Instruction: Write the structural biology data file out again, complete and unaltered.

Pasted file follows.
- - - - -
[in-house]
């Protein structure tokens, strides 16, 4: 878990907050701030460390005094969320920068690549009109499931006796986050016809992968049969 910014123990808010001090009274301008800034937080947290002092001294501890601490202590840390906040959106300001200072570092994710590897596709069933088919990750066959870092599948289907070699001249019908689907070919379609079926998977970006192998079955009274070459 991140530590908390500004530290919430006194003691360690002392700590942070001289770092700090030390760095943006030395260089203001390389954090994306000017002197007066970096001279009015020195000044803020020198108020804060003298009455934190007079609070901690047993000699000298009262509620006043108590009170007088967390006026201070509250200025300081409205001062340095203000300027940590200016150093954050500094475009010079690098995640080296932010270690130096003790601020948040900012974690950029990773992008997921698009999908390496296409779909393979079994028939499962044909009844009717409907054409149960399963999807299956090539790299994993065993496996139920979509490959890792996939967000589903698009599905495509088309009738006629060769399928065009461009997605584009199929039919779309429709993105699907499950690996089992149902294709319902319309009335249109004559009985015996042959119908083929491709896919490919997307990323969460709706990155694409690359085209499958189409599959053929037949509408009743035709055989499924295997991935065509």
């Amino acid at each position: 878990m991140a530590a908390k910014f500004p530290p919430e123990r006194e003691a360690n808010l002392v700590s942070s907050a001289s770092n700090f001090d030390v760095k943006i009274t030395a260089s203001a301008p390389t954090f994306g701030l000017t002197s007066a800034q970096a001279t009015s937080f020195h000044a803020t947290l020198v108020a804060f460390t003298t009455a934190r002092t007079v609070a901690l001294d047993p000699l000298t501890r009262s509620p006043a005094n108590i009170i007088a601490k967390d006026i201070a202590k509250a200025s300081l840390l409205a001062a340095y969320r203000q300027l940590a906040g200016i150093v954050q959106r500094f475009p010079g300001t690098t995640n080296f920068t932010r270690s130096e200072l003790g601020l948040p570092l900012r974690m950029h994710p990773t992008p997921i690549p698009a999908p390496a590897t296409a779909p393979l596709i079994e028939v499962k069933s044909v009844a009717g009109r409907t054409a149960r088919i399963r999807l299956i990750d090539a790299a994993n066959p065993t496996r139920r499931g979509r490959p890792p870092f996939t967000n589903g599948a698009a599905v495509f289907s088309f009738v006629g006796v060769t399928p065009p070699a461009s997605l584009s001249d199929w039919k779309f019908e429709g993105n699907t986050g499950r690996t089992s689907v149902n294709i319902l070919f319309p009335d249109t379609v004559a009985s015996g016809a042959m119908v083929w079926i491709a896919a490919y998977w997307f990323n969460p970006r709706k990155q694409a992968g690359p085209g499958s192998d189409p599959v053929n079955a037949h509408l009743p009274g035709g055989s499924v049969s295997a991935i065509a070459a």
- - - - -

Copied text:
[in-house]
């Protein structure tokens, strides 16, 4: 878990907050701030460390005094969320920068690549009109499931006796986050016809992968049969 910014123990808010001090009274301008800034937080947290002092001294501890601490202590840390906040959106300001200072570092994710590897596709069933088919990750066959870092599948289907070699001249019908689907070919379609079926998977970006192998079955009274070459 991140530590908390500004530290919430006194003691360690002392700590942070001289770092700090030390760095943006030395260089203001390389954090994306000017002197007066970096001279009015020195000044803020020198108020804060003298009455934190007079609070901690047993000699000298009262509620006043108590009170007088967390006026201070509250200025300081409205001062340095203000300027940590200016150093954050500094475009010079690098995640080296932010270690130096003790601020948040900012974690950029990773992008997921698009999908390496296409779909393979079994028939499962044909009844009717409907054409149960399963999807299956090539790299994993065993496996139920979509490959890792996939967000589903698009599905495509088309009738006629060769399928065009461009997605584009199929039919779309429709993105699907499950690996089992149902294709319902319309009335249109004559009985015996042959119908083929491709896919490919997307990323969460709706990155694409690359085209499958189409599959053929037949509408009743035709055989499924295997991935065509």
């Amino acid at each position: 878990m991140a530590a908390k910014f500004p530290p919430e123990r006194e003691a360690n808010l002392v700590s942070s907050a001289s770092n700090f001090d030390v760095k943006i009274t030395a260089s203001a301008p390389t954090f994306g701030l000017t002197s007066a800034q970096a001279t009015s937080f020195h000044a803020t947290l020198v108020a804060f460390t003298t009455a934190r002092t007079v609070a901690l001294d047993p000699l000298t501890r009262s509620p006043a005094n108590i009170i007088a601490k967390d006026i201070a202590k509250a200025s300081l840390l409205a001062a340095y969320r203000q300027l940590a906040g200016i150093v954050q959106r500094f475009p010079g300001t690098t995640n080296f920068t932010r270690s130096e200072l003790g601020l948040p570092l900012r974690m950029h994710p990773t992008p997921i690549p698009a999908p390496a590897t296409a779909p393979l596709i079994e028939v499962k069933s044909v009844a009717g009109r409907t054409a149960r088919i399963r999807l299956i990750d090539a790299a994993n066959p065993t496996r139920r499931g979509r490959p890792p870092f996939t967000n589903g599948a698009a599905v495509f289907s088309f009738v006629g006796v060769t399928p065009p070699a461009s997605l584009s001249d199929w039919k779309f019908e429709g993105n699907t986050g499950r690996t089992s689907v149902n294709i319902l070919f319309p009335d249109t379609v004559a009985s015996g016809a042959m119908v083929w079926i491709a896919a490919y998977w997307f990323n969460p970006r709706k990155q694409a992968g690359p085209g499958s192998d189409p599959v053929n079955a037949h509408l009743p009274g035709g055989s499924v049969s295997a991935i065509a070459a």